Talk about the right hand not keeping up with the left (or, in this case, the right hand not keeping up with the extreme right). Of course, it’s been common knowledge in Raleigh for a long time that Forest is the darling of the Tea Party/religious right crowd and that he has been building a network of supporters to help him run for Governor in 2020 (or maybe even 2016 if McCrory continues to falter). Could it be that the contest between these two will begin today with, ironically enough, competing proposals over teacher pay — a subject over which the GOP has been pummeled for its budget-slashing policies? Stay tuned — it could be that an interesting next chapter in state policy wars is about to begin.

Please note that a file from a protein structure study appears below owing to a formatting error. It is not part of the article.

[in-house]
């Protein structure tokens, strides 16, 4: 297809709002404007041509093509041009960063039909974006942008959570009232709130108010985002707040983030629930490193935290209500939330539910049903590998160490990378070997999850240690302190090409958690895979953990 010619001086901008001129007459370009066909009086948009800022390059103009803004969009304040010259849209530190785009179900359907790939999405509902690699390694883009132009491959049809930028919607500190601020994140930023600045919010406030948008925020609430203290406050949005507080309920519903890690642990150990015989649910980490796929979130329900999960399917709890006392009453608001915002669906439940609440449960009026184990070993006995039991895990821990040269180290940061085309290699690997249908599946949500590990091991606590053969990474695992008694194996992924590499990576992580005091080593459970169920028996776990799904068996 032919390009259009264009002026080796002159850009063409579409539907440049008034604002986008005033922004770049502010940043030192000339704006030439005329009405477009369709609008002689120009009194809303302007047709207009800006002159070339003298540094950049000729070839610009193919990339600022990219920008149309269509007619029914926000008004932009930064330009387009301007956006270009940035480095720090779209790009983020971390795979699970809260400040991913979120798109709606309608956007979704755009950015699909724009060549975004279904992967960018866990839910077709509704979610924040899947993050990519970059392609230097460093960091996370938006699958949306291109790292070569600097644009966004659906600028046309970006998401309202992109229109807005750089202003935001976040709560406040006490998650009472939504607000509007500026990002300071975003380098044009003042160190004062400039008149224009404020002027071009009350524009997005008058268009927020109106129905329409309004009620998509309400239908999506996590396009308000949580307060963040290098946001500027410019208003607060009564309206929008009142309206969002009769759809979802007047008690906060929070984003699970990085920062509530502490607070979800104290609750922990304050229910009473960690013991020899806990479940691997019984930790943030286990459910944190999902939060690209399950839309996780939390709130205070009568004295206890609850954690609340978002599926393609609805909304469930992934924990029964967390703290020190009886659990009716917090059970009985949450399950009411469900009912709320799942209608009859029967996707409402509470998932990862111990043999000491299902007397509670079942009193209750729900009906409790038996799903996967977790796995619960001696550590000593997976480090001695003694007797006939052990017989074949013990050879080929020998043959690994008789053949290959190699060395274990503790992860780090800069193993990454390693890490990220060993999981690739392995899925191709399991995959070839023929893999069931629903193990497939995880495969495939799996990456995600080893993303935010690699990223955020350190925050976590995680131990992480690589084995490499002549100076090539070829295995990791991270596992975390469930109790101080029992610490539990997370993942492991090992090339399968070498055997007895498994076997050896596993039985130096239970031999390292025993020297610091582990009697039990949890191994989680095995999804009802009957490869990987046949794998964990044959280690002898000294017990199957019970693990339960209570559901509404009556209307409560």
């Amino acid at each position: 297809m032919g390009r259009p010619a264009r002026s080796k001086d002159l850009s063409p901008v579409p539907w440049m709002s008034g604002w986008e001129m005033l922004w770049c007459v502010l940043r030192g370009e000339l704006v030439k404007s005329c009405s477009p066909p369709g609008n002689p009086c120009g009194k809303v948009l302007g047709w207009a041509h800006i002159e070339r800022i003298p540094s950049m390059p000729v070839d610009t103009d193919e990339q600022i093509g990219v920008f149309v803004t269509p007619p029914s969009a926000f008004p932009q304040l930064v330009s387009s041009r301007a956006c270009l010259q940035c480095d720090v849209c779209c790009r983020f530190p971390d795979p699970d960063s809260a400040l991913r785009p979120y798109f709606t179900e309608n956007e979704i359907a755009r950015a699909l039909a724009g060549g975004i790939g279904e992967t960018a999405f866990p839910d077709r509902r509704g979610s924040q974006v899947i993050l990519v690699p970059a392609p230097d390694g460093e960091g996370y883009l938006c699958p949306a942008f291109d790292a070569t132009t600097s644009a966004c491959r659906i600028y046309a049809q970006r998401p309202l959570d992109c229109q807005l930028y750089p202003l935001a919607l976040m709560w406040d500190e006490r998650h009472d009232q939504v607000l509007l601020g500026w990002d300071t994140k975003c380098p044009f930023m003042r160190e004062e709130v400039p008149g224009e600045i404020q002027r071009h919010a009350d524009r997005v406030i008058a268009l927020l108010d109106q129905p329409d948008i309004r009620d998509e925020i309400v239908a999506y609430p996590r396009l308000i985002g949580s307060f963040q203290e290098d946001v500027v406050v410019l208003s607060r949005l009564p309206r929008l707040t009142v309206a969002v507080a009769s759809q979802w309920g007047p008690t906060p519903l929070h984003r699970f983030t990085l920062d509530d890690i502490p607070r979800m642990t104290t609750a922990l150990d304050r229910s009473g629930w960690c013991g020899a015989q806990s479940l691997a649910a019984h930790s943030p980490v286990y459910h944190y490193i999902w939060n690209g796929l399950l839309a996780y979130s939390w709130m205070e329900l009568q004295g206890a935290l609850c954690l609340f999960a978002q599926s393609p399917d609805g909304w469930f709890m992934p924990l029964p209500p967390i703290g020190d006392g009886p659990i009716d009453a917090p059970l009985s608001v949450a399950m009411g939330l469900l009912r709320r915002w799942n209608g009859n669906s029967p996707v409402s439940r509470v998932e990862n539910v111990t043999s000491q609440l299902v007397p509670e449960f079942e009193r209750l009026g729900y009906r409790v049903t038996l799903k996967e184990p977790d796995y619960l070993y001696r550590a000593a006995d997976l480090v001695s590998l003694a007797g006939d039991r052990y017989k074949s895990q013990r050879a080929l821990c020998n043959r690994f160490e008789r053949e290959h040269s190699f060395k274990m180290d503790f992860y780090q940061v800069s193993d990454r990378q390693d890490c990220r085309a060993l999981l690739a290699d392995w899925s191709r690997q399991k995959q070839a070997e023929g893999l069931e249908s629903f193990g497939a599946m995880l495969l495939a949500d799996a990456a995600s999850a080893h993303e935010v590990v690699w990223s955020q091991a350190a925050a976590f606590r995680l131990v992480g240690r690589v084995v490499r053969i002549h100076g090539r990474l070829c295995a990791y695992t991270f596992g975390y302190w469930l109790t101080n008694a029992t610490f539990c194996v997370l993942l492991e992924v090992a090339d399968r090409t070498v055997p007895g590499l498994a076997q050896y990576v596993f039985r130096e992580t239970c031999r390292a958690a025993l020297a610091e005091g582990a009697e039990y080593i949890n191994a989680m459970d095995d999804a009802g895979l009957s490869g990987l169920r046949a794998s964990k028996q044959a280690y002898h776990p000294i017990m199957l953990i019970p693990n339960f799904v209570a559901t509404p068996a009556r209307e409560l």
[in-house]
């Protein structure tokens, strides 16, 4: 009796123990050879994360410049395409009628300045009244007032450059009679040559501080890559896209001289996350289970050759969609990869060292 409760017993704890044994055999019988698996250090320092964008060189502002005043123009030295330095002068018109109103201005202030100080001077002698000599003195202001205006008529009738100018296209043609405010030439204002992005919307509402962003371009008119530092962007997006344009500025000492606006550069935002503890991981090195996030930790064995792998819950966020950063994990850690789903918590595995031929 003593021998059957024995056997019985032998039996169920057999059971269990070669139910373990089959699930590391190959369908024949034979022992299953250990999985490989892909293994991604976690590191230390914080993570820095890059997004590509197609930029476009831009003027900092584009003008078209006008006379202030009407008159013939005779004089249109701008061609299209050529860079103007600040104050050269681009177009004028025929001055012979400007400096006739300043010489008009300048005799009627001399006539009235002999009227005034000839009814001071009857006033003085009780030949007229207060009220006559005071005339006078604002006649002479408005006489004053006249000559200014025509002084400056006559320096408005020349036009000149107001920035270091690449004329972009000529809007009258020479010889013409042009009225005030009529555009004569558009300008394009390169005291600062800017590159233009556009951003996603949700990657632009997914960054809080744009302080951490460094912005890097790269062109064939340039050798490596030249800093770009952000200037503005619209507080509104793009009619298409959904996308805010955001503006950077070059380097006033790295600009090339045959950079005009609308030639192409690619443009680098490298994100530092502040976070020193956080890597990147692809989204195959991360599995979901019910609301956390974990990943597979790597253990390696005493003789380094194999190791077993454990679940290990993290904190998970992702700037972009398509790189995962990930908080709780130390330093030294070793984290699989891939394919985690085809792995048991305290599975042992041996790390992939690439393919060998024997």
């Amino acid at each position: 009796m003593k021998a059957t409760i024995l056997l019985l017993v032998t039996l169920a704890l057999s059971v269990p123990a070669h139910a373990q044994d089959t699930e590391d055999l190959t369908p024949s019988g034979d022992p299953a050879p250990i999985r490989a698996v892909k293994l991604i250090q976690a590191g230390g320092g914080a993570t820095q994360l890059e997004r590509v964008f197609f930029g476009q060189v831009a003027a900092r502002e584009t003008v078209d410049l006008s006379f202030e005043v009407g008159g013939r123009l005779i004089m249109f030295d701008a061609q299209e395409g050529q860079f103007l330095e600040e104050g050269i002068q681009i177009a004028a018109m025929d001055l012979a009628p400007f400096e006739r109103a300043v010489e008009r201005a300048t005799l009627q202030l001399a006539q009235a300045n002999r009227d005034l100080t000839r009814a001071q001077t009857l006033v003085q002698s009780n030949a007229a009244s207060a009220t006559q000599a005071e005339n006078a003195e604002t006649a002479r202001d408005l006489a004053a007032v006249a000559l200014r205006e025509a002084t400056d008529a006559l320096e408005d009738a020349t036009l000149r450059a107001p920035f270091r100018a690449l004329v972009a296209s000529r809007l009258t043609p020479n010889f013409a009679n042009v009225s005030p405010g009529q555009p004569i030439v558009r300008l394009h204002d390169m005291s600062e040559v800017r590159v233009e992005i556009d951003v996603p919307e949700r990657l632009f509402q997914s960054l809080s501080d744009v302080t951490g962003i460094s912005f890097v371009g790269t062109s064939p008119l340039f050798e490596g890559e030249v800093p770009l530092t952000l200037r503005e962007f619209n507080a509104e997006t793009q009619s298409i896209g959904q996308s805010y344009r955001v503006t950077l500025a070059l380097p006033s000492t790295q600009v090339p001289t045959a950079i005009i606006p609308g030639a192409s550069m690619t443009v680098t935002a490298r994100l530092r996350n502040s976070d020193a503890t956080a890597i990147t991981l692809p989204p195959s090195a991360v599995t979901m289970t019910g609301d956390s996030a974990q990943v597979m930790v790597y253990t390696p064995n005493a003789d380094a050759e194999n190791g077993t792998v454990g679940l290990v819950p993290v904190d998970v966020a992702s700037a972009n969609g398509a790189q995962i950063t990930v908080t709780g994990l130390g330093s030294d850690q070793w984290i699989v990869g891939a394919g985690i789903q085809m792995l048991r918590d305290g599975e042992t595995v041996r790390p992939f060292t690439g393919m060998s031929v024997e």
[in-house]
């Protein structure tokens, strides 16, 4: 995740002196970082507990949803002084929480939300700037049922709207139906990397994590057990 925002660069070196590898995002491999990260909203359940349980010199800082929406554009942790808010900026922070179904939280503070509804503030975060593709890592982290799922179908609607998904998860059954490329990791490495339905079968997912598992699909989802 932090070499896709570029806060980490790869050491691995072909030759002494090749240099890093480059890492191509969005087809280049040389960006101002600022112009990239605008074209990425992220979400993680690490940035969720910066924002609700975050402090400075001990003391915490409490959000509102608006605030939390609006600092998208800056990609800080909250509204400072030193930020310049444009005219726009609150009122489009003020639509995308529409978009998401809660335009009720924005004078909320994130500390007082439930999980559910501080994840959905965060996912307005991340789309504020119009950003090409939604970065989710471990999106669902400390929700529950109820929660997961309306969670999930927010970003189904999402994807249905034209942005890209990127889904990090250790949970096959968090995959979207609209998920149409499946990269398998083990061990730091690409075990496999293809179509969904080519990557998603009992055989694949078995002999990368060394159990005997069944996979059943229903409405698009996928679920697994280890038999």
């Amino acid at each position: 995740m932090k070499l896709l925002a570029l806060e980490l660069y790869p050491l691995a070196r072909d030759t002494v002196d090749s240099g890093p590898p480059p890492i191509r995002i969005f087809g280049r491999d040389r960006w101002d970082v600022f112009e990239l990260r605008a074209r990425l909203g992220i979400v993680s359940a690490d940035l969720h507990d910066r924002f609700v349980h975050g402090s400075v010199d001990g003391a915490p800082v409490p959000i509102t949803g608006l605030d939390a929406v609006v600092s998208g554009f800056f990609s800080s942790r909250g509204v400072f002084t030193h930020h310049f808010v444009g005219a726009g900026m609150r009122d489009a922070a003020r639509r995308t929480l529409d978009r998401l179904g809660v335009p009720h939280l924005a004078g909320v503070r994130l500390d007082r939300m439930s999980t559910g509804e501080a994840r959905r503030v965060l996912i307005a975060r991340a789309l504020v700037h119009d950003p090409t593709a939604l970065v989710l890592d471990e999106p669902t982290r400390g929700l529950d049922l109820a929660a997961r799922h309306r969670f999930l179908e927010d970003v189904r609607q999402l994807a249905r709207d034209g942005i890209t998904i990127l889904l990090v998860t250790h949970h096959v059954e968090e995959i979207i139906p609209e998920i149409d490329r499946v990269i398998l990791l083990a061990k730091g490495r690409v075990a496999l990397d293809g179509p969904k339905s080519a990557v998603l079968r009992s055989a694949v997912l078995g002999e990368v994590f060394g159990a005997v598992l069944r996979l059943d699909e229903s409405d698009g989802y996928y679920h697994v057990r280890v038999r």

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It’s not a new argument from North Carolina conservatives; we’ve been hearing from the so-called “free market think tanks” for years. Still it was a bit of an eye opener to read the following letter from State Senator Warren Daniel to a North Carolinian who expressed concerns about the state’s abysmal teacher salaries (as first posted at the site Pay Our Teachers First):

“Ms. Greene,

Do teachers teach because they love teaching, & they love children, or
because they are paid at some national average? Are you considering that
in addition to the State salary, teachers also make approximately 14
thousand dollars in taxpayer paid benefits, and most counties have salary
supplements? In addition, compared to similarly situated state